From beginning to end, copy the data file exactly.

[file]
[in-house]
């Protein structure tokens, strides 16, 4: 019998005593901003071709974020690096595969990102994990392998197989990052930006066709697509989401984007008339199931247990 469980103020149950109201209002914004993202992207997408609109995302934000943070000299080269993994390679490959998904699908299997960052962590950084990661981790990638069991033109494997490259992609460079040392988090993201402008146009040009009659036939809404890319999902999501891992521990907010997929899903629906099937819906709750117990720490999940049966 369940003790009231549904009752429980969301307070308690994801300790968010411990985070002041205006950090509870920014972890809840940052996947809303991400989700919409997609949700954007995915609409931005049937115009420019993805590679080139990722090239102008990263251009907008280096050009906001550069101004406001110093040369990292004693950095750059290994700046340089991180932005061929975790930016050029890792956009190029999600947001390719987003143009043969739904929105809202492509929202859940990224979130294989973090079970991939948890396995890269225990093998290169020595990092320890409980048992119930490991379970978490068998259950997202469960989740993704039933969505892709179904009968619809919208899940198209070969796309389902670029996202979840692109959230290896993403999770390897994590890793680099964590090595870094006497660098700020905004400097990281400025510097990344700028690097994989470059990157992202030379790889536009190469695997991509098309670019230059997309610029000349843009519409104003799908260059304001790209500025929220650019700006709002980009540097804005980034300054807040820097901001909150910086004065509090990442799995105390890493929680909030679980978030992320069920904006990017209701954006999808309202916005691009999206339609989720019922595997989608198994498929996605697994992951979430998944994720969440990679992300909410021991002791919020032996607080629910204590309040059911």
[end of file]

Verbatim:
[in-house]
């Protein structure tokens, strides 16, 4: 019998005593901003071709974020690096595969990102994990392998197989990052930006066709697509989401984007008339199931247990 469980103020149950109201209002914004993202992207997408609109995302934000943070000299080269993994390679490959998904699908299997960052962590950084990661981790990638069991033109494997490259992609460079040392988090993201402008146009040009009659036939809404890319999902999501891992521990907010997929899903629906099937819906709750117990720490999940049966 369940003790009231549904009752429980969301307070308690994801300790968010411990985070002041205006950090509870920014972890809840940052996947809303991400989700919409997609949700954007995915609409931005049937115009420019993805590679080139990722090239102008990263251009907008280096050009906001550069101004406001110093040369990292004693950095750059290994700046340089991180932005061929975790930016050029890792956009190029999600947001390719987003143009043969739904929105809202492509929202859940990224979130294989973090079970991939948890396995890269225990093998290169020595990092320890409980048992119930490991379970978490068998259950997202469960989740993704039933969505892709179904009968619809919208899940198209070969796309389902670029996202979840692109959230290896993403999770390897994590890793680099964590090595870094006497660098700020905004400097990281400025510097990344700028690097994989470059990157992202030379790889536009190469695997991509098309670019230059997309610029000349843009519409104003799908260059304001790209500025929220650019700006709002980009540097804005980034300054807040820097901001909150910086004065509090990442799995105390890493929680909030679980978030992320069920904006990017209701954006999808309202916005691009999206339609989720019922595997989608198994498929996605697994992951979430998944994720969440990679992300909410021991002791919020032996607080629910204590309040059911």